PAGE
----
Using Supportive Products

After a mastectomy, sleeping on your back is often recommended to help with healing and comfort. Using pillows and special mattresses can make sleeping on your back easier and more comfortable. For instance, pillows placed under your knees can relieve pressure on your lower back, while a wedge pillow under your upper body can elevate you slightly, reducing strain on your chest. 

Sleeping on your back after a mastectomy is really important, especially in the first few weeks after surgery. This position helps your body heal better because it reduces pressure on the surgery area, making it easier for tissues to repair. It also helps lessen swelling and lowers the risk of accidentally hurting yourself while you're asleep. To make sleeping on your back more comfortable, you can try wearing a surgical bra, which provides extra support, and use pillows to elevate your upper body slightly. It's also helpful to keep your arms supported with pillows to prevent any strain on your chest muscles.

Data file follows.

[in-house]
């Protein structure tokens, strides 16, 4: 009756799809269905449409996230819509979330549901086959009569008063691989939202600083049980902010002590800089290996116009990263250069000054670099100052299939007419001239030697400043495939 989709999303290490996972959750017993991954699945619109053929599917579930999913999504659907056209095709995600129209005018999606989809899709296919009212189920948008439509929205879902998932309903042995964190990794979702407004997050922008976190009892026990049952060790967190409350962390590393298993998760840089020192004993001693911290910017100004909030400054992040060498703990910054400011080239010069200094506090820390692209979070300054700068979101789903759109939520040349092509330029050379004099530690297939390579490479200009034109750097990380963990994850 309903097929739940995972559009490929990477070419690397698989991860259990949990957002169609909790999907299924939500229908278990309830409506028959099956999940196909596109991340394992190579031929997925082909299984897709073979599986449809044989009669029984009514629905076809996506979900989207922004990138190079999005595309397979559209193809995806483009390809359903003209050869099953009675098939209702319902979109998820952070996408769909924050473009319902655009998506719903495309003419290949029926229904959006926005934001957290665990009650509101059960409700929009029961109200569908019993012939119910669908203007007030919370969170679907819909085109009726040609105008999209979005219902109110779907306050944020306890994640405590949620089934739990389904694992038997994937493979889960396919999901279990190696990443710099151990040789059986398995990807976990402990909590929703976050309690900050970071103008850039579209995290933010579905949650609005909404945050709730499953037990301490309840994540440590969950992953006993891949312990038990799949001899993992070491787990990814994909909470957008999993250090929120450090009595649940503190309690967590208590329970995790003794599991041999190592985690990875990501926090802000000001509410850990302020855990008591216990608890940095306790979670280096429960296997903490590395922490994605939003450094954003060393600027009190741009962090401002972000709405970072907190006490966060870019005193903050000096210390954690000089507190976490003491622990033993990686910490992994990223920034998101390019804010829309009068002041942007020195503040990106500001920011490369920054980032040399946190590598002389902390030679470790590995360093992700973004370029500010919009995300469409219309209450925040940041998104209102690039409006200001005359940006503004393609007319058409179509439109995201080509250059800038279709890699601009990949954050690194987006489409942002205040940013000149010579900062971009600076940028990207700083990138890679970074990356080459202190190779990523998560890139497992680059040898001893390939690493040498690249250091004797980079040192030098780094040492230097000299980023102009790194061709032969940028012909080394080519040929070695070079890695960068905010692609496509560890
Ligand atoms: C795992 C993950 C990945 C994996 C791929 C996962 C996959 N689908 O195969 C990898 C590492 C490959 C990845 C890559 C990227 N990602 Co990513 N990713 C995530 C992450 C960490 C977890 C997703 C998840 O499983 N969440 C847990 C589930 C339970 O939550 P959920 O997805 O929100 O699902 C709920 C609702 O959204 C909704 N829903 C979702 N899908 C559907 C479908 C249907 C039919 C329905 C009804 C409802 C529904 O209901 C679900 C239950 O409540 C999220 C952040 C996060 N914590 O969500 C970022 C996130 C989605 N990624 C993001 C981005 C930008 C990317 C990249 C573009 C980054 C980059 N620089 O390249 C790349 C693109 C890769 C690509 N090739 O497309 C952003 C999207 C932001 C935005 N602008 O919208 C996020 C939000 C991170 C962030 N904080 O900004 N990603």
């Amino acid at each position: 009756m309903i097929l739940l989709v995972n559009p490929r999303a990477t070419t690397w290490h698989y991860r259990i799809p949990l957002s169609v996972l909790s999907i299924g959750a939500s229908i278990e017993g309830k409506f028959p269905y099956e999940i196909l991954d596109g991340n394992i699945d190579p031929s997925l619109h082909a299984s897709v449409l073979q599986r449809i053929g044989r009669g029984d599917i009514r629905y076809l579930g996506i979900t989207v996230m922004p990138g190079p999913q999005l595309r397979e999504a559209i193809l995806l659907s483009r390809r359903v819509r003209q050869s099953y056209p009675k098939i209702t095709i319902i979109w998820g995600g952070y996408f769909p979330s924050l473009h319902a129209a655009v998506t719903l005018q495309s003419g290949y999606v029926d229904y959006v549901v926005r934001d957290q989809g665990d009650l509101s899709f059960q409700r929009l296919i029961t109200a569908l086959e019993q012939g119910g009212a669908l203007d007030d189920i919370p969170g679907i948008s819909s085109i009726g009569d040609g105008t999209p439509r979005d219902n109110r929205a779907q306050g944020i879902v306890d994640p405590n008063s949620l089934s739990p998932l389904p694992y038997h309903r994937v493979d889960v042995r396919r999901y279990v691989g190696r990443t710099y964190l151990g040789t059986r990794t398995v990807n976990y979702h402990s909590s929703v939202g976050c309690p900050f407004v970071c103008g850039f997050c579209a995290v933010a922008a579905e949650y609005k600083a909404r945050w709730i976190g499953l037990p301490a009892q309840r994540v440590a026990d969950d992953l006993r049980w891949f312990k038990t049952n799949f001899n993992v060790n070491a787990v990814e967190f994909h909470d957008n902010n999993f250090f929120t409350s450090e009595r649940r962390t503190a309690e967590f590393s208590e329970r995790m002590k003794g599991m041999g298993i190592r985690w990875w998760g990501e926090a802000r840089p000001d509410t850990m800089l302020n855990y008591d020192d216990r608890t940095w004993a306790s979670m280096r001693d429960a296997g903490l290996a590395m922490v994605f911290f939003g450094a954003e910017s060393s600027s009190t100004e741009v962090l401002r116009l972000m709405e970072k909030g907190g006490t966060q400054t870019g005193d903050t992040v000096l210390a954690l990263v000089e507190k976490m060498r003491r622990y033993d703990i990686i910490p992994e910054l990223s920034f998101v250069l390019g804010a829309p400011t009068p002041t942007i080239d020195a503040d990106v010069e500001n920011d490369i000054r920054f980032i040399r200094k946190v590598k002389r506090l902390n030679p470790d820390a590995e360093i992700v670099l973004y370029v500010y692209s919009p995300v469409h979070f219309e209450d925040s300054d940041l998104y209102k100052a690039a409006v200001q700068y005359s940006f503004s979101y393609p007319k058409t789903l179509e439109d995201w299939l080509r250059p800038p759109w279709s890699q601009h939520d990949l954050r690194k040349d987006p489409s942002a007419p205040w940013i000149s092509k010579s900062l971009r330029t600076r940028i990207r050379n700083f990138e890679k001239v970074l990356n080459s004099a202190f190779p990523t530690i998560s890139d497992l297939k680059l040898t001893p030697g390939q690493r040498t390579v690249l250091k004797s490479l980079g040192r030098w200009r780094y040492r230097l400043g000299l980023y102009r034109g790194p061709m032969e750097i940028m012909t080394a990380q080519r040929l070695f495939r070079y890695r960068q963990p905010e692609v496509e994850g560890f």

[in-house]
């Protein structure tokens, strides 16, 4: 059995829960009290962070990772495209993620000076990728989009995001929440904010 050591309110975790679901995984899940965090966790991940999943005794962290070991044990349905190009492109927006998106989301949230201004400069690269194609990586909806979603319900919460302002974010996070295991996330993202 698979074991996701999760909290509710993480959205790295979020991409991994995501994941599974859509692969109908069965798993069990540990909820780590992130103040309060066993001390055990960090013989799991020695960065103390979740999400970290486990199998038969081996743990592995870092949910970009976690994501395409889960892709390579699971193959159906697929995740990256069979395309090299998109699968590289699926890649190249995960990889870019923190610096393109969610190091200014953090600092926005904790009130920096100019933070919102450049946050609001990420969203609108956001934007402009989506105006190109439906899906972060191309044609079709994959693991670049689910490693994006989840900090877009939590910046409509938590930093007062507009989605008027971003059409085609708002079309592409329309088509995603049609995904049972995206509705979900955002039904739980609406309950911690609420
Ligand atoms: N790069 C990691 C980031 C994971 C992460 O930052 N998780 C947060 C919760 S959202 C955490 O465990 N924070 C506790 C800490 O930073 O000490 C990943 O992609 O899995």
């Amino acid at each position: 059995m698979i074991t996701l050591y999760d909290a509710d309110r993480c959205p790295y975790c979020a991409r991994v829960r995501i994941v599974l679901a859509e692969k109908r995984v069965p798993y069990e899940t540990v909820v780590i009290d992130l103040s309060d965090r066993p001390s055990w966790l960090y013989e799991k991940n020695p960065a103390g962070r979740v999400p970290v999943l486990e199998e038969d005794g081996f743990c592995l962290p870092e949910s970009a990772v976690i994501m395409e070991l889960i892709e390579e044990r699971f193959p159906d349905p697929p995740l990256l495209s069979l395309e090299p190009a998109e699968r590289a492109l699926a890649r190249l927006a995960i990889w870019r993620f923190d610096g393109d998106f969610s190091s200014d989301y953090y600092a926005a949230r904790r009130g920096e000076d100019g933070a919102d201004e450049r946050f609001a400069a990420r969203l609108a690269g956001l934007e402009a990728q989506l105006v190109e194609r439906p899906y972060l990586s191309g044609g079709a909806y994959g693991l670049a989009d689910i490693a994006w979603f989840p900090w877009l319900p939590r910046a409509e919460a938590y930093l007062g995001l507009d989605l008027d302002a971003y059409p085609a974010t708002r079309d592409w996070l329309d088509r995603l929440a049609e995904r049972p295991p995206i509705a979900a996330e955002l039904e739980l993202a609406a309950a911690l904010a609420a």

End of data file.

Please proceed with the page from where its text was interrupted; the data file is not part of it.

Creating a Restful Environment

Creating a restful environment in your bedroom after mastectomy surgery can really help with your recovery. To make your bedroom a peaceful place for sleep, try reducing noise by using earplugs or a white noise machine. Dimming the lights or using blackout curtains can also help signal to your body that it's time to rest. Keeping the temperature comfortable, not too hot or too cold, can make it easier to drift off to sleep. By making these small adjustments, you can create a cozy space that promotes restful sleep and supports your healing. I do realize that sometimes this is easier said than done, as when it’s quiet and restful, your mind can sometimes super-charge with anxiety. Make sure you ask for help with the emotional processing of your cancer experience, too!